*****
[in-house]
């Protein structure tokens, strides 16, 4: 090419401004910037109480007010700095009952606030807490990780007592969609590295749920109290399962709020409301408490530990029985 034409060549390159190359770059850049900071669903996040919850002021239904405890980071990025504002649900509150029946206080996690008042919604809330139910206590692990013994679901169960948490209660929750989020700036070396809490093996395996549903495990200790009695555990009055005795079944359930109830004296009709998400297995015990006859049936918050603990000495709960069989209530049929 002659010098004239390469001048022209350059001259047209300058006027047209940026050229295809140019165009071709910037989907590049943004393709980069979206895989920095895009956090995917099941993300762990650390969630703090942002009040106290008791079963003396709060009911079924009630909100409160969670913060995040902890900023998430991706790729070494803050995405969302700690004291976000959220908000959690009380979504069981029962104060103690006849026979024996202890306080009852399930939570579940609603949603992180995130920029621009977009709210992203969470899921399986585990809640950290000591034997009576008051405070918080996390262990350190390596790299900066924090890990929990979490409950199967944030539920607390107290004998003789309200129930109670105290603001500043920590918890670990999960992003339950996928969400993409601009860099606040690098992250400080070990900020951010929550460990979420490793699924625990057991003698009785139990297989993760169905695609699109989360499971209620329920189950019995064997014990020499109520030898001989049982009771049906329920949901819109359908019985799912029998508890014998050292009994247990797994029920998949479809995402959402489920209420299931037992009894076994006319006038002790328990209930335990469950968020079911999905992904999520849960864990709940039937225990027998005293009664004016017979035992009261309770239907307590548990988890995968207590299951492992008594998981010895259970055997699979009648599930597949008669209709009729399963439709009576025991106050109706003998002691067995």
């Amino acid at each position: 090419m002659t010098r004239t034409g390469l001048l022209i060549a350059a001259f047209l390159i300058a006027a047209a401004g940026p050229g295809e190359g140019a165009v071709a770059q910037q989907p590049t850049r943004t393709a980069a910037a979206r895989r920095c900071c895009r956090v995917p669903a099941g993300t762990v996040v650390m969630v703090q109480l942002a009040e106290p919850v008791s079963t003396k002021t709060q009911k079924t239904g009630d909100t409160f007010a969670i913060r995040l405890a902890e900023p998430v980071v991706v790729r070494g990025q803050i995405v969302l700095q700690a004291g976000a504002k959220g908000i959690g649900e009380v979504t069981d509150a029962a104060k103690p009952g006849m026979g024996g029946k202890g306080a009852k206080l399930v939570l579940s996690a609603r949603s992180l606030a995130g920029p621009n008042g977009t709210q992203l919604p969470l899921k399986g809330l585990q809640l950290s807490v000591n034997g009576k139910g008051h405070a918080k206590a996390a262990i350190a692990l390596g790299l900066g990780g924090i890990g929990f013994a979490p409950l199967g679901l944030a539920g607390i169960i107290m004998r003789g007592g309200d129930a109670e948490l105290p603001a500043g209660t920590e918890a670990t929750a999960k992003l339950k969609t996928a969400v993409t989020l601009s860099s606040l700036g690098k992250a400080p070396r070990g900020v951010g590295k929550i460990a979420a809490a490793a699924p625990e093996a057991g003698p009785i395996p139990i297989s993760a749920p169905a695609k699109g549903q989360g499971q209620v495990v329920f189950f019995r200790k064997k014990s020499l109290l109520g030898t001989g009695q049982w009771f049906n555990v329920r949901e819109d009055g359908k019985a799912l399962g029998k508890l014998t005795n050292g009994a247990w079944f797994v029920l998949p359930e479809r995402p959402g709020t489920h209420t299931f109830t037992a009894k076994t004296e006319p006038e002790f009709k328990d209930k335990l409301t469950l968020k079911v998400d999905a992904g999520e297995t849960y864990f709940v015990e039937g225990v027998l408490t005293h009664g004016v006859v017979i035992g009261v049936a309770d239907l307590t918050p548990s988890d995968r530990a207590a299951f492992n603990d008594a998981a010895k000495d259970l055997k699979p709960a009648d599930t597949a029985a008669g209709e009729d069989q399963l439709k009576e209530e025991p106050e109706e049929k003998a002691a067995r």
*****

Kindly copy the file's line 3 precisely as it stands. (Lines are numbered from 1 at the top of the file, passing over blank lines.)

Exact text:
């Amino acid at each position: 090419m002659t010098r004239t034409g390469l001048l022209i060549a350059a001259f047209l390159i300058a006027a047209a401004g940026p050229g295809e190359g140019a165009v071709a770059q910037q989907p590049t850049r943004t393709a980069a910037a979206r895989r920095c900071c895009r956090v995917p669903a099941g993300t762990v996040v650390m969630v703090q109480l942002a009040e106290p919850v008791s079963t003396k002021t709060q009911k079924t239904g009630d909100t409160f007010a969670i913060r995040l405890a902890e900023p998430v980071v991706v790729r070494g990025q803050i995405v969302l700095q700690a004291g976000a504002k959220g908000i959690g649900e009380v979504t069981d509150a029962a104060k103690p009952g006849m026979g024996g029946k202890g306080a009852k206080l399930v939570l579940s996690a609603r949603s992180l606030a995130g920029p621009n008042g977009t709210q992203l919604p969470l899921k399986g809330l585990q809640l950290s807490v000591n034997g009576k139910g008051h405070a918080k206590a996390a262990i350190a692990l390596g790299l900066g990780g924090i890990g929990f013994a979490p409950l199967g679901l944030a539920g607390i169960i107290m004998r003789g007592g309200d129930a109670e948490l105290p603001a500043g209660t920590e918890a670990t929750a999960k992003l339950k969609t996928a969400v993409t989020l601009s860099s606040l700036g690098k992250a400080p070396r070990g900020v951010g590295k929550i460990a979420a809490a490793a699924p625990e093996a057991g003698p009785i395996p139990i297989s993760a749920p169905a695609k699109g549903q989360g499971q209620v495990v329920f189950f019995r200790k064997k014990s020499l109290l109520g030898t001989g009695q049982w009771f049906n555990v329920r949901e819109d009055g359908k019985a799912l399962g029998k508890l014998t005795n050292g009994a247990w079944f797994v029920l998949p359930e479809r995402p959402g709020t489920h209420t299931f109830t037992a009894k076994t004296e006319p006038e002790f009709k328990d209930k335990l409301t469950l968020k079911v998400d999905a992904g999520e297995t849960y864990f709940v015990e039937g225990v027998l408490t005293h009664g004016v006859v017979i035992g009261v049936a309770d239907l307590t918050p548990s988890d995968r530990a207590a299951f492992n603990d008594a998981a010895k000495d259970l055997k699979p709960a009648d599930t597949a029985a008669g209709e009729d069989q399963l439709k009576e209530e025991p106050e109706e049929k003998a002691a067995r």